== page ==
extremes: Vouchers bring in some new customers, but also provide discounts to some

    regular customers. In this paper, we offer a model to explore how offer details interact with

    characteristics of the consumer population to shape the profitability of voucher discounts.

    We illustrate two mechanisms by which a discount voucher service can benefit affiliated

    firms. First, discount vouchers can facilitate price discrimination, allowing firms to offer

    1The proliferation of voucher discount services garnered substantial press: a multitude of newspaperarticles and blog posts, and even a feature in The New Yorker (SurowieckiSurowiecki, 20102010).


  • distinct prices to different consumer populations. In order for voucher offers to yield

    profitable price discrimination, the consumers who are offered the voucher discounts must

    be more price-sensitive (with regards to participating firms goods or services) than the

    population as a whole. Second, discount vouchers can benefit firms through advertising,

    by informing consumers of a firms existence. For these advertising effects to be important,

    a firm must begin with sufficiently low recognition among prospective consumers.

    Our model is intentionally parsimonious, using what we believe is the minimal for-

    malism required to properly depict voucher discountings value propositions for firms.

    While many of our conclusions are intuitive from the perspective of economic theory,

    they are keyand we belive nonobviousto the decisions of managers and small busi-

    ness owners deciding whether to engage in voucher discounting. For example, numerous

    business owners vocally regretted running voucher promotionsexpressing surprise and

    disappointment that, for example, voucher customers do not often return paying full

    price, and that existing customers begin to use voucher discounts. (See, e.g., DholakiaDholakia

    (2011b2011b,aa) as well as JessieJessie (20102010) and the comments posted therein.) Our analysis reveals

    and formalizes the factors that underlie these concerns. For example, we show that if

    vouchers are to be useful for price discrimination, then voucher users must have lower

    valuations than regular customers. Our model also identifies a new reason to doubt the

    discount voucher business model: As services grow, they face reduced ability to provide

    price discrimination.

    The remainder of this paper is organized as follows. We review the related literature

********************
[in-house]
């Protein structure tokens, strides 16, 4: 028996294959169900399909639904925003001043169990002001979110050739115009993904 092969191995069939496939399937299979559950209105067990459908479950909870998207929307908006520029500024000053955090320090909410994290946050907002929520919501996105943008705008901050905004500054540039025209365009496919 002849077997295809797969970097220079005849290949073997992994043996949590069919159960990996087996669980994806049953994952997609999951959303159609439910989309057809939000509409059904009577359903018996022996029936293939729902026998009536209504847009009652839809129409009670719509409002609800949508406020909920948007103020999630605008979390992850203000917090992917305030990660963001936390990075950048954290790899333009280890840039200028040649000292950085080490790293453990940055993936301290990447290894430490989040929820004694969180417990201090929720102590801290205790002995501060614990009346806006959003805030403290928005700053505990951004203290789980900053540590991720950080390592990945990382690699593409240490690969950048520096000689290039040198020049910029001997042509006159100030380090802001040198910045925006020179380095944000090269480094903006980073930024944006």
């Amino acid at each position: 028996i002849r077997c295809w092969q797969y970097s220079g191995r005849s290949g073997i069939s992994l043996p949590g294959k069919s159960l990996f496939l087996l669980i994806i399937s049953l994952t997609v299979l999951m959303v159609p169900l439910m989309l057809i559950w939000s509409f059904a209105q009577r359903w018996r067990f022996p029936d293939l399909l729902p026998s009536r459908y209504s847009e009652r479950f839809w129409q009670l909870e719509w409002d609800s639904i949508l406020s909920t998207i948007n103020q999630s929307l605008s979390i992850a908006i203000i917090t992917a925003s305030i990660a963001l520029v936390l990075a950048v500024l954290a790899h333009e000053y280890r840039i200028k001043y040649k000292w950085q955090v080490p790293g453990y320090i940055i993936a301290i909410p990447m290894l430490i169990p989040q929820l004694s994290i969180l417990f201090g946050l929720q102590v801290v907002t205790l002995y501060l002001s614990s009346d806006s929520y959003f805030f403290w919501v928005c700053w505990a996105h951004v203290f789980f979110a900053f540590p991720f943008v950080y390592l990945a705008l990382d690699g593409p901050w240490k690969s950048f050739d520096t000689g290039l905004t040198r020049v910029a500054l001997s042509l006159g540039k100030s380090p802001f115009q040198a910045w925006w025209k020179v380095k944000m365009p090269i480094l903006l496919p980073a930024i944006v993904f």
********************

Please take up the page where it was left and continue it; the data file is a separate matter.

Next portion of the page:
in Section 22. We present our model of voucher discounts in Section 33, exploring price

    discrimination and advertising effects. In Section 44, we extend our model to consider the

    possibility of firms adjusting prices in anticipation of voucher usage and of consumers

    purchasing multiple vouchers. Finally, in Section 55, we discuss implications of our results

    for firms and voucher services. All proofs are presented in the Appendix.


  • 2 Related Literature

    A significant literature has provided empirical evidence on the impact and structure of

    voucher dicounting, measuring merchants uses of vouchers and consumers responses. The

    findings of this literature in part motivate our study: DholakiaDholakia (2011c2011c) surveys businesses

    that offered Groupon discounts, finding that some business owners speak glowingly of

    Groupon, while others regret their voucher promotions.22 Byers et al.Byers et al. (20122012) study the

    dynamics of discount voucher sales as well as the impact of voucher coupon use on Yelp


    A large theoretical literature has explored the mechanisms for group buying, also

    known as social discounting, in which a certain minimum number of consumers must

    agree to purchase before a deal becomes effective. (See, e.g., Che and GaleChe and Gale (19971997);

    Anand and AronAnand and Aron (20032003); Jing and XieJing and Xie (20112011); SubramanianSubramanian (20122012); Meir et al.Meir et al. (20132013);

    Hu et al.Hu et al. (20132013); Liang et al.Liang et al. (20142014); Surasvadi et al.Surasvadi et al. (20142014).) However, it is unclear

    whether group buying plays a significant role in the Groupon-style voucher model: Many

    voucher services do not require a minimum level of participation before offers become

    valid. Furthermore, Groupon has not used minimum purchase limits since May 2012

    (SubramanianSubramanian, 20122012), and Groupons Merchant Account Terms and Conditions oblige

    firms to accept whatever customer quantities Groupon provides. Moreover, Song et al.Song et al.

    (20122012) find in an empirical study of voucher offers that it is hard to claim that the success

    of the daily-deal industry is due to the group shopping feature.

    To the best of our knowledge, no previous study has sought to understand voucher

    discountings basic value prop